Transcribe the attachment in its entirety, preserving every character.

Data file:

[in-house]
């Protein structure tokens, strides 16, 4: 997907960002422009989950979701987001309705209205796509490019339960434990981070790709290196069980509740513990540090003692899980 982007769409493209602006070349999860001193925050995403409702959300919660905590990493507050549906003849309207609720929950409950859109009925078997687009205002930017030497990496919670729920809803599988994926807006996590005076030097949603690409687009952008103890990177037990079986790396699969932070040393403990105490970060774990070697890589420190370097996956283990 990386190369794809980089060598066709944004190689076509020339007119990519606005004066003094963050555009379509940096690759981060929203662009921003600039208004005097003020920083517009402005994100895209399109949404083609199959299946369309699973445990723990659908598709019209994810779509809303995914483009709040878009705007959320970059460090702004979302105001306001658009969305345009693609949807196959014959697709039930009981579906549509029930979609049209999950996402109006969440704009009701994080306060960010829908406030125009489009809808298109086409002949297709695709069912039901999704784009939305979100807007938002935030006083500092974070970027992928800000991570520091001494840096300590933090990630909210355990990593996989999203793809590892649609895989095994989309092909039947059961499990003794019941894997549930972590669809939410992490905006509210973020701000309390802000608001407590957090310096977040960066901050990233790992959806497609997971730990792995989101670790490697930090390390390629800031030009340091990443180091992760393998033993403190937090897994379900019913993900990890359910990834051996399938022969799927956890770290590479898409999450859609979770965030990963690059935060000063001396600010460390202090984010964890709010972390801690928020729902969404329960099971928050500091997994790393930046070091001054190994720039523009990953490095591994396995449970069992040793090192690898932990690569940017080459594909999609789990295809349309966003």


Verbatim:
[in-house]
């Protein structure tokens, strides 16, 4: 997907960002422009989950979701987001309705209205796509490019339960434990981070790709290196069980509740513990540090003692899980 982007769409493209602006070349999860001193925050995403409702959300919660905590990493507050549906003849309207609720929950409950859109009925078997687009205002930017030497990496919670729920809803599988994926807006996590005076030097949603690409687009952008103890990177037990079986790396699969932070040393403990105490970060774990070697890589420190370097996956283990 990386190369794809980089060598066709944004190689076509020339007119990519606005004066003094963050555009379509940096690759981060929203662009921003600039208004005097003020920083517009402005994100895209399109949404083609199959299946369309699973445990723990659908598709019209994810779509809303995914483009709040878009705007959320970059460090702004979302105001306001658009969305345009693609949807196959014959697709039930009981579906549509029930979609049209999950996402109006969440704009009701994080306060960010829908406030125009489009809808298109086409002949297709695709069912039901999704784009939305979100807007938002935030006083500092974070970027992928800000991570520091001494840096300590933090990630909210355990990593996989999203793809590892649609895989095994989309092909039947059961499990003794019941894997549930972590669809939410992490905006509210973020701000309390802000608001407590957090310096977040960066901050990233790992959806497609997971730990792995989101670790490697930090390390390629800031030009340091990443180091992760393998033993403190937090897994379900019913993900990890359910990834051996399938022969799927956890770290590479898409999450859609979770965030990963690059935060000063001396600010460390202090984010964890709010972390801690928020729902969404329960099971928050500091997994790393930046070091001054190994720039523009990953490095591994396995449970069992040793090192690898932990690569940017080459594909999609789990295809349309966003």